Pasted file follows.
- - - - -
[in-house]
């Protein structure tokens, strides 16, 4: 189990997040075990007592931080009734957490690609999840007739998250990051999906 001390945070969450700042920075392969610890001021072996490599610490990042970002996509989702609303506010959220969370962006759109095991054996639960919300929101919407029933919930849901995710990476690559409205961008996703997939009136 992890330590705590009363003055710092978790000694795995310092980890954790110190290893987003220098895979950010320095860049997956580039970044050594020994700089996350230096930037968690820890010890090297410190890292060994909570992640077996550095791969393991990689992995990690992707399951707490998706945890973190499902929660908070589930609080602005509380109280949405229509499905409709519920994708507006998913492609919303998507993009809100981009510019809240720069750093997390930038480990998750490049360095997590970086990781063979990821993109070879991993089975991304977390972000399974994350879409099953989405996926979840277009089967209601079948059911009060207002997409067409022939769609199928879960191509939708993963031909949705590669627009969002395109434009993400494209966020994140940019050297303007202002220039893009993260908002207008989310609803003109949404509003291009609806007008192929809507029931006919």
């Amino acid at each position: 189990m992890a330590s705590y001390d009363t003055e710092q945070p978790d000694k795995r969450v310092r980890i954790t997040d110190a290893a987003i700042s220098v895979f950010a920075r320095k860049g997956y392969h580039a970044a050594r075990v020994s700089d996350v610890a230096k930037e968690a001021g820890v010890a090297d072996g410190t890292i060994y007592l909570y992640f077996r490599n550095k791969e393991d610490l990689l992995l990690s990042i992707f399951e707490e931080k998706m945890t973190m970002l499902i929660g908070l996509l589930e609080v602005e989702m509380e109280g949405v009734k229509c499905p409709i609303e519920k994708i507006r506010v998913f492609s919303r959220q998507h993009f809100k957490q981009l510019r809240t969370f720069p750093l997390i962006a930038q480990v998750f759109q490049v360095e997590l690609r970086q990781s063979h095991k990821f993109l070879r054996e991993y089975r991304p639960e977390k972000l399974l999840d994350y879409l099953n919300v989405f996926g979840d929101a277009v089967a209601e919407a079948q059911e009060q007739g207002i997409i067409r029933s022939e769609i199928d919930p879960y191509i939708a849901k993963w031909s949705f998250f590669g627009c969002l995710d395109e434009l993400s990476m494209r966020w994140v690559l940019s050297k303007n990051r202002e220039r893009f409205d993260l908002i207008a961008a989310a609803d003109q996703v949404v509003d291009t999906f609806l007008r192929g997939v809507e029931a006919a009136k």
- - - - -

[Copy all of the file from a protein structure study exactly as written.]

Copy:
[in-house]
């Protein structure tokens, strides 16, 4: 189990997040075990007592931080009734957490690609999840007739998250990051999906 001390945070969450700042920075392969610890001021072996490599610490990042970002996509989702609303506010959220969370962006759109095991054996639960919300929101919407029933919930849901995710990476690559409205961008996703997939009136 992890330590705590009363003055710092978790000694795995310092980890954790110190290893987003220098895979950010320095860049997956580039970044050594020994700089996350230096930037968690820890010890090297410190890292060994909570992640077996550095791969393991990689992995990690992707399951707490998706945890973190499902929660908070589930609080602005509380109280949405229509499905409709519920994708507006998913492609919303998507993009809100981009510019809240720069750093997390930038480990998750490049360095997590970086990781063979990821993109070879991993089975991304977390972000399974994350879409099953989405996926979840277009089967209601079948059911009060207002997409067409022939769609199928879960191509939708993963031909949705590669627009969002395109434009993400494209966020994140940019050297303007202002220039893009993260908002207008989310609803003109949404509003291009609806007008192929809507029931006919």
């Amino acid at each position: 189990m992890a330590s705590y001390d009363t003055e710092q945070p978790d000694k795995r969450v310092r980890i954790t997040d110190a290893a987003i700042s220098v895979f950010a920075r320095k860049g997956y392969h580039a970044a050594r075990v020994s700089d996350v610890a230096k930037e968690a001021g820890v010890a090297d072996g410190t890292i060994y007592l909570y992640f077996r490599n550095k791969e393991d610490l990689l992995l990690s990042i992707f399951e707490e931080k998706m945890t973190m970002l499902i929660g908070l996509l589930e609080v602005e989702m509380e109280g949405v009734k229509c499905p409709i609303e519920k994708i507006r506010v998913f492609s919303r959220q998507h993009f809100k957490q981009l510019r809240t969370f720069p750093l997390i962006a930038q480990v998750f759109q490049v360095e997590l690609r970086q990781s063979h095991k990821f993109l070879r054996e991993y089975r991304p639960e977390k972000l399974l999840d994350y879409l099953n919300v989405f996926g979840d929101a277009v089967a209601e919407a079948q059911e009060q007739g207002i997409i067409r029933s022939e769609i199928d919930p879960y191509i939708a849901k993963w031909s949705f998250f590669g627009c969002l995710d395109e434009l993400s990476m494209r966020w994140v690559l940019s050297k303007n990051r202002e220039r893009f409205d993260l908002i207008a961008a989310a609803d003109q996703v949404v509003d291009t999906f609806l007008r192929g997939v809507e029931a006919a009136k």